Stephane Viano at “26 Victor Hugo”

October 27, 2006

26 Victor Hugo, 04.93.82.48.63

Paging through the Saturday TV section of Nice Matin, my eyes were drawn to the picture on the restaurant review because I recognized the waiter as Christophe, who had worked for many years at Don Camillo. I read on. The chef, Stephane Viano, also came from Don Camillo. In fact so did the whole “equipe.” Viano was the chef/owner there after Frank Cerutti went for the stars in Monaco at Louis XV and then he left sometime in 2005 to regroup, turning Don Camillo over to the current group which has renamed it “Don Camillo Creations”.

With great hopes we set out one Saturday night for this latest incarnation at 26 Bd Victor Hugo, where we have eaten well at the two preceding restaurants there—“Dominique Nicol” and “L’Effeuillant”.

viano-interior.JPGThe décor was never bad but now it vibrates. The walls and tablecloths are all subdued, neutral colors with bright orange water glasses making a singular splash of color. Sculptures line the ledge along one wall behind the white banquettes, and flowers arrangements are scattered around the room. The background music ranged from exotic Middle Eastern to New Age to light jazz, all at a nice murmuring level. There are two menus, one at 32€, which this particular day was zucchini soup with foie gras, a filet of rascasse and dessert. We opted for the menu surprise, or Lou Mourelec, at 58€ and started with a rather salty amuse bouche of chevre and fresh salmon on croutons.

Next came a delicate and truly superb pastilla du legume confit, foie gras et rouget with an aigre-doux sauce, served on a square black plate on a square glass one. This was followed by a fantastic beet risotto, with a langoustine on top of the lovely pink rice. To clear our palate after this, there was a sorbet de champagne (Henriot). The main course was a filet of rascasse, some vegetables sautéed in the wok, and girolles all wrapped in a sesame coated crust. There were three cheeses offered this night, tomme de montagne du Auvergne, a Brie, and a chevre, all nicely aged and well matched with each other for a good variety. Dessert, a gateau au chocolat with kumquats, currents and strawberries was fabulous. The wine list is traditionally laid out, with the Cotes du Provence selections costing between 25 and 35€. Since we had no idea what the menu “surprise” was going to be, we asked Christophe for his advice and went with his suggestion of a 2005 Chateau Galoupe Rose at 28€ and were happy with it.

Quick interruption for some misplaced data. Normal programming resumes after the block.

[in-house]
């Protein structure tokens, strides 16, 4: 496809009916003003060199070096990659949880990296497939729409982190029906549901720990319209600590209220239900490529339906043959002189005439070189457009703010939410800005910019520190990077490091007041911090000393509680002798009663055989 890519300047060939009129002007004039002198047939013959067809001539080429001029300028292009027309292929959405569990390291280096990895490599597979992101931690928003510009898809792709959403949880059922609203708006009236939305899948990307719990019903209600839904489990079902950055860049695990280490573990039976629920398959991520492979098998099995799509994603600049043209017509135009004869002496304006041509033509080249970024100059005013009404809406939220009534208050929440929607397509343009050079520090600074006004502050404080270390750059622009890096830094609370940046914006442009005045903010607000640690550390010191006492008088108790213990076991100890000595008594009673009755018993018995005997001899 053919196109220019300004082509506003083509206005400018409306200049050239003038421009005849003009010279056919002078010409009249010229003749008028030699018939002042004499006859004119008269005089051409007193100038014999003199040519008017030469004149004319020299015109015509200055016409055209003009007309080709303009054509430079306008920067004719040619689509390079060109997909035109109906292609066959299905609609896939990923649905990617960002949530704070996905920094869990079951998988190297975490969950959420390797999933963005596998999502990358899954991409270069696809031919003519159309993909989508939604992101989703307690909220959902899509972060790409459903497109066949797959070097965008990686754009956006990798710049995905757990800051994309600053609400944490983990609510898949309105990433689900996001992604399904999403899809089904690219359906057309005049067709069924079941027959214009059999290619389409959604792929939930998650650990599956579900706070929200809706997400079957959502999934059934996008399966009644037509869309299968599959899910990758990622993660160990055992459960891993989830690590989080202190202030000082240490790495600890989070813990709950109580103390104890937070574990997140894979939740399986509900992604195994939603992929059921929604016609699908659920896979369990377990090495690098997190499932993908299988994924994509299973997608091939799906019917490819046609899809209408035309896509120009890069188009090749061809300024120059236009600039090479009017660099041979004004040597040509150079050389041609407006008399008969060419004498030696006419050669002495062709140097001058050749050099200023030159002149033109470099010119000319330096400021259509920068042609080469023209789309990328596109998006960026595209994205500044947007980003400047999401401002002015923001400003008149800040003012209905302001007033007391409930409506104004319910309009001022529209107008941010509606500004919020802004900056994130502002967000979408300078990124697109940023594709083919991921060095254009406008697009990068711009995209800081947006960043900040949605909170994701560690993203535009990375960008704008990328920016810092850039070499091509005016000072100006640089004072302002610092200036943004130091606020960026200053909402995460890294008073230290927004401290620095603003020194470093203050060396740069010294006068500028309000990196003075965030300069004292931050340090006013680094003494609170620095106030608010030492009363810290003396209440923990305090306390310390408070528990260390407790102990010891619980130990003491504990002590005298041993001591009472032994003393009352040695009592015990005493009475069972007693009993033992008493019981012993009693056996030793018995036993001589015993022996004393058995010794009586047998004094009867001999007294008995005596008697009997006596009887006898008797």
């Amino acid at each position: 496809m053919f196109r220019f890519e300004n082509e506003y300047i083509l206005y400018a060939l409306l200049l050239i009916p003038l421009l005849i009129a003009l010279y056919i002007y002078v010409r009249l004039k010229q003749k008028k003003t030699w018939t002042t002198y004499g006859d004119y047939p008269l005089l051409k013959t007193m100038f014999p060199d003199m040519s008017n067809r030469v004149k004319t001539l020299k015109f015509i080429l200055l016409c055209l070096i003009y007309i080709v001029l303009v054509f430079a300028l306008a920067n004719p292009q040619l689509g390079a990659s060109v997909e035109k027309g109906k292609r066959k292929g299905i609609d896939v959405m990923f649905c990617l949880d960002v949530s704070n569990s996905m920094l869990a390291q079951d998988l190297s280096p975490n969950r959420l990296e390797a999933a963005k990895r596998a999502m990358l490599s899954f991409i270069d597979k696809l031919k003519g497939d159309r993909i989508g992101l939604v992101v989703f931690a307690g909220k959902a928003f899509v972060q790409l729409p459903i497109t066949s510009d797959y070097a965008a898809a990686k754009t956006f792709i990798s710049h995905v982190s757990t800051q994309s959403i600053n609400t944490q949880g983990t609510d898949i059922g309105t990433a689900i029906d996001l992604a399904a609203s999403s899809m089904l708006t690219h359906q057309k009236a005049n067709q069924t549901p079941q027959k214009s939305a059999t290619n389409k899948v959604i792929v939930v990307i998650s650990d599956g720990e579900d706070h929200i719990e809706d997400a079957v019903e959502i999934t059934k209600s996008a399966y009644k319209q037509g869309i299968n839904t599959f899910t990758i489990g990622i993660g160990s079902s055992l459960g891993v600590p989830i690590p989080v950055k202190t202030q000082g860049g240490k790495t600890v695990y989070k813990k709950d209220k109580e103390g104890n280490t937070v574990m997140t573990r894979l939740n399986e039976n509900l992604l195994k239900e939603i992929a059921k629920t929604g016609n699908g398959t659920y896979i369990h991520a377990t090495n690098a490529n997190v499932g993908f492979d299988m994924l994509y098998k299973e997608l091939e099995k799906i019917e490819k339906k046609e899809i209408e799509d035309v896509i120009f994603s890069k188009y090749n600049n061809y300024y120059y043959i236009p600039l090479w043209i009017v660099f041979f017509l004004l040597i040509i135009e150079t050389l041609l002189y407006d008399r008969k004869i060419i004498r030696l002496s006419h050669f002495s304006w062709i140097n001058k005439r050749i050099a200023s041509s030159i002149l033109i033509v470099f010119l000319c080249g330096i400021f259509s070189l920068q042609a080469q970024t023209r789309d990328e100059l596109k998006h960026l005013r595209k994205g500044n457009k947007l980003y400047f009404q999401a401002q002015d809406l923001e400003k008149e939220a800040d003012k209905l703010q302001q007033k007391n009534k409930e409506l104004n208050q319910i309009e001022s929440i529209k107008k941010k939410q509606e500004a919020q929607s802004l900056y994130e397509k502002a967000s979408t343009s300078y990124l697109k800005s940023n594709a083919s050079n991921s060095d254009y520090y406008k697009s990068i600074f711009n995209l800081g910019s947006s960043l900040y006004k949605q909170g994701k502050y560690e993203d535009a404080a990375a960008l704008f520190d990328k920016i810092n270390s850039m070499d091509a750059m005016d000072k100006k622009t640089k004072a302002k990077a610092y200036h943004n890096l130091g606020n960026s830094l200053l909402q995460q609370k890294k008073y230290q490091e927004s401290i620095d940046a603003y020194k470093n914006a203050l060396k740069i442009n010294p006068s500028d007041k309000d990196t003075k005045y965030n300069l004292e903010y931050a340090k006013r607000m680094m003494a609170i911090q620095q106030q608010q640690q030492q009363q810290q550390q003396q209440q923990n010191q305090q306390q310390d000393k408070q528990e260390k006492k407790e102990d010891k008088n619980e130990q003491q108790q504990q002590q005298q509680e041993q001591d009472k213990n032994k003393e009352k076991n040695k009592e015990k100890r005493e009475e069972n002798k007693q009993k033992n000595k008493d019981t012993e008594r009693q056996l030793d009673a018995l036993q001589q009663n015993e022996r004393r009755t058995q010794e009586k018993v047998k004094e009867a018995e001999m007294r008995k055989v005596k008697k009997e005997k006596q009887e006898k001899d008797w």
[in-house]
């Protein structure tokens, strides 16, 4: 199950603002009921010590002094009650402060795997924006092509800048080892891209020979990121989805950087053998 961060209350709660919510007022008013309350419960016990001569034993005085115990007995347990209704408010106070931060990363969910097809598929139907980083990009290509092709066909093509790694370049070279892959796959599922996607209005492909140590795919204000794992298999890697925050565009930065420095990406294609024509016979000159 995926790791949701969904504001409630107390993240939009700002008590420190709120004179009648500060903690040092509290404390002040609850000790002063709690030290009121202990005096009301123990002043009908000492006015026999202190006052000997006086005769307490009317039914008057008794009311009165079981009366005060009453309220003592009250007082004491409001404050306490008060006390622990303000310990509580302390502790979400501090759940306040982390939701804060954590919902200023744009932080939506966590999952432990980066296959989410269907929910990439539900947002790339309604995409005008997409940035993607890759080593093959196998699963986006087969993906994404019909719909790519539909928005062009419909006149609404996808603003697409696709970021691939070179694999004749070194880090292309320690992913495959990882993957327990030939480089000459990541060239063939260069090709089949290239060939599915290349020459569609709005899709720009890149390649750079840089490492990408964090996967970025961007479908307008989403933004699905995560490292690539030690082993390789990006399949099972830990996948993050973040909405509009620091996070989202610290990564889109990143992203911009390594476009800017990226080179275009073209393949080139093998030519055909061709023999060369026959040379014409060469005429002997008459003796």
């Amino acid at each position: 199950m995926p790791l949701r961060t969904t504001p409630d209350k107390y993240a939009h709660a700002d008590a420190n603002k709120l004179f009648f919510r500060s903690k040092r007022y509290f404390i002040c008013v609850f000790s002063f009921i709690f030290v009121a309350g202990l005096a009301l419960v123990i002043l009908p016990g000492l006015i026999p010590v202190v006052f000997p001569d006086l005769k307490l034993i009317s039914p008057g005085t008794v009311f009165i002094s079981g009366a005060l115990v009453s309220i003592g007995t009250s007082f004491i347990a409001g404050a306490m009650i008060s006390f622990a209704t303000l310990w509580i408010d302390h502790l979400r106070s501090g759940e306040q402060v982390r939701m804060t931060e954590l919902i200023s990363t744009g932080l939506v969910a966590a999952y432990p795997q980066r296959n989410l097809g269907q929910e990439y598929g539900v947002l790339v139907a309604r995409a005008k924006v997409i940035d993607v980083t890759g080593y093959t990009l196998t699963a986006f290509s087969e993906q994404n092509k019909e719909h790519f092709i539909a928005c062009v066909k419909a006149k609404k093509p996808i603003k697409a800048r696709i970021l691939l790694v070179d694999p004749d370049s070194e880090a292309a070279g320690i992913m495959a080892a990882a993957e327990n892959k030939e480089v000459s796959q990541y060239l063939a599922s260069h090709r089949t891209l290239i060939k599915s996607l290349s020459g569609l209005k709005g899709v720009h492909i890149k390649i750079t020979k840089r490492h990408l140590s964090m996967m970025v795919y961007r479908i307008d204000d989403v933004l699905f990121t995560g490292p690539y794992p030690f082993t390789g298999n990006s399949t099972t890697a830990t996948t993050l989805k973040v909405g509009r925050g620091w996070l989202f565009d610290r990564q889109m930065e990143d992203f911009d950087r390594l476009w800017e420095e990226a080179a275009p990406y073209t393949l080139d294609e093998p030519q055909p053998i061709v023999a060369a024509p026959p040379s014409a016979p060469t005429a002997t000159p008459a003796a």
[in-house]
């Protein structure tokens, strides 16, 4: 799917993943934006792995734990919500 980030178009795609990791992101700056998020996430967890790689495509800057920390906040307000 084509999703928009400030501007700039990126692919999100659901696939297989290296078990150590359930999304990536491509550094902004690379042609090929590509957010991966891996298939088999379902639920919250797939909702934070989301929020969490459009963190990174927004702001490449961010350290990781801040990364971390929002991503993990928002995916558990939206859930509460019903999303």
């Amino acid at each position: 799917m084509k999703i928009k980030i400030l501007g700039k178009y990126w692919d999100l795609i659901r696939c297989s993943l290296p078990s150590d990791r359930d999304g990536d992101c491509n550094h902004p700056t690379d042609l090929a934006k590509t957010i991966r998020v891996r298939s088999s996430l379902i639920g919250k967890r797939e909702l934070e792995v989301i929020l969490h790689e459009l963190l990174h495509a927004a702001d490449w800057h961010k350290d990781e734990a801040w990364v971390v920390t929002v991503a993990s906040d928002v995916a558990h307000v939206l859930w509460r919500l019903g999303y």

The rest of the diners were all French this particular night, and we learned that the clientele here is quite different from that at Don Camillo. Every day at lunch the restaurant is full, mainly with area business people. Dinners tend to be more relaxed, and more local people than those that used to come to Don Camillo from the nearby hotels. A second dinner, this time accompanied by Bob and Peggy, where we all ordered a la carte, continued to please us with both the food and the service and the atmosphere. The amuse bouche was a wonderful sweet pea cream with a slice of ombrine on top. The men split a mushroom risotto and had more than enough, while the two ladies passed on that course. For the main course, two of us had veal, boned and rolled and then baked with some very tasty vegetables and the other two tucked into a daube de chevreuil with a creamy polenta.

No cheese, and only two desserts, one a warm chocolate gateau with ice cream and the other a nougat with a raspberry sauce. With dinner, we drank a Cote du Provence, Chateau Roubine, and after a glass of a not too sweet white that was suggested on the chalkboard with desserts. We were all very delighted with the selections and will definitely return.

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